ssh -- remote exploit

ID DSA-134
Type debian
Reporter Debian
Modified 2002-06-24T00:00:00


ISS X-Force released an advisory about an OpenSSH "Remote Challenge Vulnerability". Unfortunately, the advisory was incorrect on some points, leading to widespread confusion about the impact of this vulnerability. No version of OpenSSH in Debian is affected by the SKEY and BSD_AUTH authentication methods described in the ISS advisory. However, Debian does include OpenSSH servers with the PAM feature described as vulnerable in the later advisory by the OpenSSH team. (This vulnerable feature is authentication using PAM via the keyboard-interactive mechanism [kbdint].) This vulnerability affects OpenSSH versions 2.3.1 through 3.3. No exploit is currently known for the PAM/kbdint vulnerability, but the details are publicly known. All of these vulnerabilities were corrected in OpenSSH 3.4.

In addition to the vulnerabilities fixes outlined above, our OpenSSH packages version 3.3 and higher support the new privilege separation feature from Niels Provos, which changes ssh to use a separate non-privileged process to handle most of the work. Vulnerabilities in the unprivileged parts of OpenSSH will lead to compromise of an unprivileged account restricted to an empty chroot, rather than a direct root compromise. Privilege separation should help to mitigate the risks of any future OpenSSH compromise.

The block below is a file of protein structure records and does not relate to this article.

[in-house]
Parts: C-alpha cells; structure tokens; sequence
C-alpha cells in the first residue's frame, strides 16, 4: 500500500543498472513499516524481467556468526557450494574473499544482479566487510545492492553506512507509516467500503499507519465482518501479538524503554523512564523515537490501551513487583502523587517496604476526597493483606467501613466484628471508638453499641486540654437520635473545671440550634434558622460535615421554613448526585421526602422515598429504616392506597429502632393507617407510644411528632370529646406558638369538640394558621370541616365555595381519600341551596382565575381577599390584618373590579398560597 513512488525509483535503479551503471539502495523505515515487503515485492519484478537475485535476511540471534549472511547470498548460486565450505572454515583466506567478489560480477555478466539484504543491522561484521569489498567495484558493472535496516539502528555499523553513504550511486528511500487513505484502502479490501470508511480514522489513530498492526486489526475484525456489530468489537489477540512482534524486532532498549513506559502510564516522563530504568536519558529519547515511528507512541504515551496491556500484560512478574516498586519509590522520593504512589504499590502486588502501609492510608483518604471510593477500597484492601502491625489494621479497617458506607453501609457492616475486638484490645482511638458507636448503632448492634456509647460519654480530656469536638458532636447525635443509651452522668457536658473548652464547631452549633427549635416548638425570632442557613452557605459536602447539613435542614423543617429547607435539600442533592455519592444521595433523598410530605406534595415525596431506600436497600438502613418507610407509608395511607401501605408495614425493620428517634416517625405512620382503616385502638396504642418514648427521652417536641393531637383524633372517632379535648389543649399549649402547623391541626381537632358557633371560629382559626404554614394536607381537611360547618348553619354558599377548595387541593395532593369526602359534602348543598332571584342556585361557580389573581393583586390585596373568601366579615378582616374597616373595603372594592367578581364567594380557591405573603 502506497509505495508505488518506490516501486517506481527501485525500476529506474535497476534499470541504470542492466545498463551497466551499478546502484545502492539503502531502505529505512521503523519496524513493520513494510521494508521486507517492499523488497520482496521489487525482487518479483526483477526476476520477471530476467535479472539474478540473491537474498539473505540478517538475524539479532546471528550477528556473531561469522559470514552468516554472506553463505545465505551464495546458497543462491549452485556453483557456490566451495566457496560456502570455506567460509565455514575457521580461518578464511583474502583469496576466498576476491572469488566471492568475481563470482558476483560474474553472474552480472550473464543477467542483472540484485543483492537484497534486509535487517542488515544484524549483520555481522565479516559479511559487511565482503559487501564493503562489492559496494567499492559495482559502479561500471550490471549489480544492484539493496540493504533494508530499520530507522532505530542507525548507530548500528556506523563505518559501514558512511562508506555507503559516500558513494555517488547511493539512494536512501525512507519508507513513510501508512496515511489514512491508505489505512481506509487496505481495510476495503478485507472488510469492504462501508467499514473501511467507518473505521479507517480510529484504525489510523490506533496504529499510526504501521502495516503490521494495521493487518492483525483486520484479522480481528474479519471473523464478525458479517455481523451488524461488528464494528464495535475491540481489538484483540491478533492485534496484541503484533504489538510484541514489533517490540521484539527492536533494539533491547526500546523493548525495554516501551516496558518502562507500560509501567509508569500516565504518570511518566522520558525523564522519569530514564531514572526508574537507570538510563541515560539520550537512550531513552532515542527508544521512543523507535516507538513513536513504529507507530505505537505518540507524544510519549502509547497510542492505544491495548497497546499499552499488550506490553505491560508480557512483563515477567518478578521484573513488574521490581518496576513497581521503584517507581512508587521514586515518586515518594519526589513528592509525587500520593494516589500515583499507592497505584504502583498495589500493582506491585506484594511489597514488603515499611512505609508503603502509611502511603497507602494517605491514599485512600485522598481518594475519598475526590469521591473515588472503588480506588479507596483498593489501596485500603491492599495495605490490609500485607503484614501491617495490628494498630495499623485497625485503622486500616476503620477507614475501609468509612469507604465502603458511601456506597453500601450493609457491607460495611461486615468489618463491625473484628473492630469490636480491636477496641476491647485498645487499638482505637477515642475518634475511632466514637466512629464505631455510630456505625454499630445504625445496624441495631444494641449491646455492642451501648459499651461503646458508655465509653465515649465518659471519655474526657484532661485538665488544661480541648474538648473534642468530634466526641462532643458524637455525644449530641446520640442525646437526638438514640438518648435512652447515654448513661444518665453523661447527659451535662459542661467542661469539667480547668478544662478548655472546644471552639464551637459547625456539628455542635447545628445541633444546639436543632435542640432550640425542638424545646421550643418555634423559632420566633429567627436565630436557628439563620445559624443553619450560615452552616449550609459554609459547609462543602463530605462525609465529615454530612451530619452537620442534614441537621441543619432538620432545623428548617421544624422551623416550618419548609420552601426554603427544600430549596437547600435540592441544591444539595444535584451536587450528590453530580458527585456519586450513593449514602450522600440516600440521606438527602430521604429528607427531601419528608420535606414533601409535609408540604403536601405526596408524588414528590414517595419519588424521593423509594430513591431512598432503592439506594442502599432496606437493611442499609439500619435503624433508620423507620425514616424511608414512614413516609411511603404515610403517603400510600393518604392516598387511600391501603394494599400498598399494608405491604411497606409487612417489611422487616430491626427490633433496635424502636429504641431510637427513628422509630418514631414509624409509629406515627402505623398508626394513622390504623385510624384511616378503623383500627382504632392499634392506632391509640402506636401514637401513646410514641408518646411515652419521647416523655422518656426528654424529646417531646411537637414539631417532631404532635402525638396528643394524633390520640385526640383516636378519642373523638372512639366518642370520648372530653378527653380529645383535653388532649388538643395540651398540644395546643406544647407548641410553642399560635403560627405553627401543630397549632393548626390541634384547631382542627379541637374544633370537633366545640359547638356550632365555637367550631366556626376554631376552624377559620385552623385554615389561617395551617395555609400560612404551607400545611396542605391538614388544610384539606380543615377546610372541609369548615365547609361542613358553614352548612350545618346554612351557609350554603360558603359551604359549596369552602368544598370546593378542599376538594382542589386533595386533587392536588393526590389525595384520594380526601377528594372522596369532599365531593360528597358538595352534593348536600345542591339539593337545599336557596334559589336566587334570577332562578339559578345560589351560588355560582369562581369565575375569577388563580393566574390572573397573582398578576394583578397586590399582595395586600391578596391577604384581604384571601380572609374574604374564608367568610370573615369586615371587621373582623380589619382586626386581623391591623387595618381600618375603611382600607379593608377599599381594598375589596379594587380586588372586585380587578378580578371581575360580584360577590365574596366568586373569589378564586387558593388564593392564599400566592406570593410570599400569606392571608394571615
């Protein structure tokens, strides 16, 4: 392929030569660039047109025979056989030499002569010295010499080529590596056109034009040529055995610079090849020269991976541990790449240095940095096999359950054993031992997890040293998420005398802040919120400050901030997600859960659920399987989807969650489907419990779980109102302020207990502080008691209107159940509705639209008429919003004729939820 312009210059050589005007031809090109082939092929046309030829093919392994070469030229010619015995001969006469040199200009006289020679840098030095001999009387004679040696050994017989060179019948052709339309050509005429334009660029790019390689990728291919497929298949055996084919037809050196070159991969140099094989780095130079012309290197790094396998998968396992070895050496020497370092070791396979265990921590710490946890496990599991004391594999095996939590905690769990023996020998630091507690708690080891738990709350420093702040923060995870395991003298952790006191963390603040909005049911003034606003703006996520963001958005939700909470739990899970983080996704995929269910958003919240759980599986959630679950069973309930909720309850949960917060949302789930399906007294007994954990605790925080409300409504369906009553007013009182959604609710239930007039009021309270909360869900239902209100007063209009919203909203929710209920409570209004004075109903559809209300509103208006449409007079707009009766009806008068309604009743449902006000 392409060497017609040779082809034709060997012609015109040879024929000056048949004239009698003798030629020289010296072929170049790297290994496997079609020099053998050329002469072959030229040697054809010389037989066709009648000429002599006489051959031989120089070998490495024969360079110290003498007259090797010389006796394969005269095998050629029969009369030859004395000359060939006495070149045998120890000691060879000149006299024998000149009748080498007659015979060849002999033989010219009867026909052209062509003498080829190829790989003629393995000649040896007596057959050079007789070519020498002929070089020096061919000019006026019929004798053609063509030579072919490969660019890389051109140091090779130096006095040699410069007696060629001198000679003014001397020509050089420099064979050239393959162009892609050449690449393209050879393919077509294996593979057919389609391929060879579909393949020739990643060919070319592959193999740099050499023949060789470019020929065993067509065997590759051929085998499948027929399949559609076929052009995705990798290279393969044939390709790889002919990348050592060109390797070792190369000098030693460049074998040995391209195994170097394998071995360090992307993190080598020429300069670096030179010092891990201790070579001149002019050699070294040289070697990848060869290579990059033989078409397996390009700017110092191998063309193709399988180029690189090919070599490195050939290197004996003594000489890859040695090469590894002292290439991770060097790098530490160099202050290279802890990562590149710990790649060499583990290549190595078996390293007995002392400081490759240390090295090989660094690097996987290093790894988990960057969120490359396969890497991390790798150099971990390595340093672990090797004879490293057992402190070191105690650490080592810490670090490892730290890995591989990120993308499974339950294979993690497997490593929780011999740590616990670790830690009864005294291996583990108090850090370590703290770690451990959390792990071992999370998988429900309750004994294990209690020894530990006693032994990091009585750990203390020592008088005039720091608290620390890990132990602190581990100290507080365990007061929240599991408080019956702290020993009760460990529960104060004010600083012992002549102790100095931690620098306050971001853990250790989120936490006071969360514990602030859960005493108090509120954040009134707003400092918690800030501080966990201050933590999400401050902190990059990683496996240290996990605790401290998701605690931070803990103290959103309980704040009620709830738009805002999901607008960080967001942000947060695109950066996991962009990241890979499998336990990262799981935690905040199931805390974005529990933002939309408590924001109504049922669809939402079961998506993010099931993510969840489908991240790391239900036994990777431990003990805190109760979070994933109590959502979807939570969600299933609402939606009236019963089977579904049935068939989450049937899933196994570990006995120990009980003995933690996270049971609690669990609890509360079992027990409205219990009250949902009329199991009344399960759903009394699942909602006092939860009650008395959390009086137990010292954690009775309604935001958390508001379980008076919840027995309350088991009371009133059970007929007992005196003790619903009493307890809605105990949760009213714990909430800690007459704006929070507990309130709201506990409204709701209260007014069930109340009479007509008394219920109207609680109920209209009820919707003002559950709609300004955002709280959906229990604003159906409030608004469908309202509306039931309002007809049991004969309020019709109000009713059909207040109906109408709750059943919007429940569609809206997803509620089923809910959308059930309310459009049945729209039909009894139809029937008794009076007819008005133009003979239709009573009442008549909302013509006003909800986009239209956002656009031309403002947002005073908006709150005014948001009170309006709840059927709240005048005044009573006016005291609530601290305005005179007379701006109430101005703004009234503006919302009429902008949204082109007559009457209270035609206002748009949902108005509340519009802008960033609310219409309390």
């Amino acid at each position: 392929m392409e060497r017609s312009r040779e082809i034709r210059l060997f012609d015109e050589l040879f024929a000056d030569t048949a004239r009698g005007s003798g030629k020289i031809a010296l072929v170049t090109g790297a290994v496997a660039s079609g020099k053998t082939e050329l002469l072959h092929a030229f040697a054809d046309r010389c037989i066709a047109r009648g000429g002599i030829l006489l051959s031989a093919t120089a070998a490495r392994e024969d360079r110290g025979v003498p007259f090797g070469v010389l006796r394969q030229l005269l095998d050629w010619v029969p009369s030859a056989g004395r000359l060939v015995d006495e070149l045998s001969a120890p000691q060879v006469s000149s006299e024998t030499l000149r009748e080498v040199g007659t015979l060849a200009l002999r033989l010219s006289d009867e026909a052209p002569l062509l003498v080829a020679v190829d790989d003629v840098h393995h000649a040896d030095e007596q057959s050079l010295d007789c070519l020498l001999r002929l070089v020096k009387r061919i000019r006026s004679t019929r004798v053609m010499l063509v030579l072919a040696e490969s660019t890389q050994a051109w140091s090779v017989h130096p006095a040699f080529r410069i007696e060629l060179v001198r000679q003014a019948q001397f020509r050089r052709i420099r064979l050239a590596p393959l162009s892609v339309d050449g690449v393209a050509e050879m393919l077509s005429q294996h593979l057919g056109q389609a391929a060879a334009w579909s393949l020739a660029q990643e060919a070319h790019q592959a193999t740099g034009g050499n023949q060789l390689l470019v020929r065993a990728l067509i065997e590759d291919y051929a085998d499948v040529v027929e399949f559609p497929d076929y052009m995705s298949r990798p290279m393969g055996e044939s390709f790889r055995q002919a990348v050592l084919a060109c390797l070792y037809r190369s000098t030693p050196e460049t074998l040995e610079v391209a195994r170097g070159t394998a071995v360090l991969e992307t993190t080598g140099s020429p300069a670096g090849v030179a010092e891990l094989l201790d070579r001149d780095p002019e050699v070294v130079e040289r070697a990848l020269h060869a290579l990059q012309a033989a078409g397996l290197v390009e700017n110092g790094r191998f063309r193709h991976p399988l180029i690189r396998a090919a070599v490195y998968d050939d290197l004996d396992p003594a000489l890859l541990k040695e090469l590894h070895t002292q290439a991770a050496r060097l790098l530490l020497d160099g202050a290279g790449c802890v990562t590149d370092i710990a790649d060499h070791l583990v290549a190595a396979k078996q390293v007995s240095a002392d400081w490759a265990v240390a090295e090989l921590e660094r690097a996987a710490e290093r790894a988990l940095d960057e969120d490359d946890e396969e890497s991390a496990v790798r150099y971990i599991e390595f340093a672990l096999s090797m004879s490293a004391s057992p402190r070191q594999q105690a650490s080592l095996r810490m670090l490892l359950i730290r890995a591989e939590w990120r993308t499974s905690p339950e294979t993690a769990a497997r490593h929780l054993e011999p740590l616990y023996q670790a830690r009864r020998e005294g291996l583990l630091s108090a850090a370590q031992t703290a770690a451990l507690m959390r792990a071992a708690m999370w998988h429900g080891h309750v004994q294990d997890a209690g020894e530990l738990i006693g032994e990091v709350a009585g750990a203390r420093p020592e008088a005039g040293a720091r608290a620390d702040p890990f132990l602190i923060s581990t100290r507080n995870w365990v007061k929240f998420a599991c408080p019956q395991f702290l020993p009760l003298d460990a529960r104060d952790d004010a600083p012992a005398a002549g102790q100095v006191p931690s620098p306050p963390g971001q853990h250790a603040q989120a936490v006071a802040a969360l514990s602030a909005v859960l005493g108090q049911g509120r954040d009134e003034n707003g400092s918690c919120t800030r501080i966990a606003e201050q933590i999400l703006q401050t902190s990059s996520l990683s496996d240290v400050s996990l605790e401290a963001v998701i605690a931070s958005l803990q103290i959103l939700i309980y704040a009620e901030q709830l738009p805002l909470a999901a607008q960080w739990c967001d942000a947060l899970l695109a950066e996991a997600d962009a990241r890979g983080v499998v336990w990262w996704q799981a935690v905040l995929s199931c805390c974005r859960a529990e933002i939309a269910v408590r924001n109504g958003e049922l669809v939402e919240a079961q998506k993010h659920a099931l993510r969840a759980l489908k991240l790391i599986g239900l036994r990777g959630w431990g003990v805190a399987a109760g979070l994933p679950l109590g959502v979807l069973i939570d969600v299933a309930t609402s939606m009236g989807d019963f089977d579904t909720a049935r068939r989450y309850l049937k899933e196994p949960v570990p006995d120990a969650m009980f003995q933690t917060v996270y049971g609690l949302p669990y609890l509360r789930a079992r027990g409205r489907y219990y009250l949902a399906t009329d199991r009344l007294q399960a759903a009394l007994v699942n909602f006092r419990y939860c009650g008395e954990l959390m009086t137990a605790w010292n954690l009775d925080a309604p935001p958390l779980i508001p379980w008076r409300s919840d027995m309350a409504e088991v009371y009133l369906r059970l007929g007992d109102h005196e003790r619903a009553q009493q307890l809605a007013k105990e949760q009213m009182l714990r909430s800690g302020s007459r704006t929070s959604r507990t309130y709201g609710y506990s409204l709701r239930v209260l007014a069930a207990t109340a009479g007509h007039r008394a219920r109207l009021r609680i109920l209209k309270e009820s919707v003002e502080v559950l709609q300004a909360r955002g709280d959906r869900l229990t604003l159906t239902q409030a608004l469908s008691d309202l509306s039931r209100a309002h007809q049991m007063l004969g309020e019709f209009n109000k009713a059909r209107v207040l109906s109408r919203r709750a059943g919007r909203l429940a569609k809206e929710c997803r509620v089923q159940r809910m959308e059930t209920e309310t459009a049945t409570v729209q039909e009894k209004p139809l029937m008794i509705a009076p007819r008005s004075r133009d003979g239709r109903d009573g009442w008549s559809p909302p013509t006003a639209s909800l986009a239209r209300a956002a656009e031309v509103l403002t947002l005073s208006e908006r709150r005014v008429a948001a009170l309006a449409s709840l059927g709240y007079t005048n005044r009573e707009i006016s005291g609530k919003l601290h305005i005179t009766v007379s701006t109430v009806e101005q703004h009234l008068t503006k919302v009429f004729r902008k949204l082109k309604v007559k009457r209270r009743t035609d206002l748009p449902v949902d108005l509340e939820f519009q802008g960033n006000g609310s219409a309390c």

Debian 2.2 (potato) shipped with an ssh package based on OpenSSH 1.2.3, and is not vulnerable to the vulnerabilities covered by this advisory. Users still running a version 1.2.3 ssh package do not have an immediate need to upgrade to OpenSSH 3.4. Users who upgraded to the OpenSSH version 3.3 packages released in previous iterations of DSA-134 should upgrade to the new version 3.4 OpenSSH packages, as the version 3.3 packages are vulnerable. We suggest that users running OpenSSH 1.2.3 consider a move to OpenSSH 3.4 to take advantage of the privilege separation feature. (Though, again, we have no specific knowledge of any vulnerability in OpenSSH 1.2.3. Please carefully read the caveats listed below before upgrading from OpenSSH 1.2.3.) We recommend that any users running a back-ported version of OpenSSH version 2.0 or higher on potato move to OpenSSH 3.4.

The current pre-release version of Debian (woody) includes an OpenSSH version 3.0.2p1 package (ssh), which is vulnerable to the PAM/kbdint problem described above. We recommend that users upgrade to OpenSSH 3.4 and enable privilege separation. Please carefully read the release notes below before upgrading. Updated packages for ssh-krb5 (an OpenSSH package supporting kerberos authentication) are currently being developed. Users who cannot currently upgrade their OpenSSH packages may work around the known vulnerabilities by disabling the vulnerable features: make sure the following lines are uncommented and present in /etc/ssh/sshd_config and restart ssh

  PAMAuthenticationViaKbdInt no
  ChallengeResponseAuthentication no

There should be no other PAMAuthenticationViaKbdInt or ChallengeResponseAuthentication entries in sshd_config.